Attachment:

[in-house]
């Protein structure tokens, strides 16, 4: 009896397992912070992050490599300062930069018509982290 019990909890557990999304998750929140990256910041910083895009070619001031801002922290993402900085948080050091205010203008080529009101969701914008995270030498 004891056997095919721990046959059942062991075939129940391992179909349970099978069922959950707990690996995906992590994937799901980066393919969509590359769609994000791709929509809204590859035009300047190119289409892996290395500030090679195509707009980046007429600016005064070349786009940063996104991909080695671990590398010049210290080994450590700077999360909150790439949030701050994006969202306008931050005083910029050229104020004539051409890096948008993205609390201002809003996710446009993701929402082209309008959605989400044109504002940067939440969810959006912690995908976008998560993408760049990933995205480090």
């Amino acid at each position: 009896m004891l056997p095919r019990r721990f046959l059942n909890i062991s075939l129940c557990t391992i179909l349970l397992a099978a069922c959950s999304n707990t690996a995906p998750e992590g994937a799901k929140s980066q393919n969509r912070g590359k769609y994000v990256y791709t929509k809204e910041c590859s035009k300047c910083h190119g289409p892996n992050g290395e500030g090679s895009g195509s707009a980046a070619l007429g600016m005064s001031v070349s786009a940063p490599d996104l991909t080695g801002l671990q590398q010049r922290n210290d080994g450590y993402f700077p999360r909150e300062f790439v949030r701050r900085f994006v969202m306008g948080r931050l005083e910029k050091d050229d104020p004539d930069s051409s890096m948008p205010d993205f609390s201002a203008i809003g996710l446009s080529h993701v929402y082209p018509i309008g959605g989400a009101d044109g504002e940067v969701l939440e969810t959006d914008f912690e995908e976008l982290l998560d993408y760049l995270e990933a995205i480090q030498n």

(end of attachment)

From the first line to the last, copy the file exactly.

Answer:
[in-house]
């Protein structure tokens, strides 16, 4: 009896397992912070992050490599300062930069018509982290 019990909890557990999304998750929140990256910041910083895009070619001031801002922290993402900085948080050091205010203008080529009101969701914008995270030498 004891056997095919721990046959059942062991075939129940391992179909349970099978069922959950707990690996995906992590994937799901980066393919969509590359769609994000791709929509809204590859035009300047190119289409892996290395500030090679195509707009980046007429600016005064070349786009940063996104991909080695671990590398010049210290080994450590700077999360909150790439949030701050994006969202306008931050005083910029050229104020004539051409890096948008993205609390201002809003996710446009993701929402082209309008959605989400044109504002940067939440969810959006912690995908976008998560993408760049990933995205480090």
């Amino acid at each position: 009896m004891l056997p095919r019990r721990f046959l059942n909890i062991s075939l129940c557990t391992i179909l349970l397992a099978a069922c959950s999304n707990t690996a995906p998750e992590g994937a799901k929140s980066q393919n969509r912070g590359k769609y994000v990256y791709t929509k809204e910041c590859s035009k300047c910083h190119g289409p892996n992050g290395e500030g090679s895009g195509s707009a980046a070619l007429g600016m005064s001031v070349s786009a940063p490599d996104l991909t080695g801002l671990q590398q010049r922290n210290d080994g450590y993402f700077p999360r909150e300062f790439v949030r701050r900085f994006v969202m306008g948080r931050l005083e910029k050091d050229d104020p004539d930069s051409s890096m948008p205010d993205f609390s201002a203008i809003g996710l446009s080529h993701v929402y082209p018509i309008g959605g989400a009101d044109g504002e940067v969701l939440e969810t959006d914008f912690e995908e976008l982290l998560d993408y760049l995270e990933a995205i480090q030498n």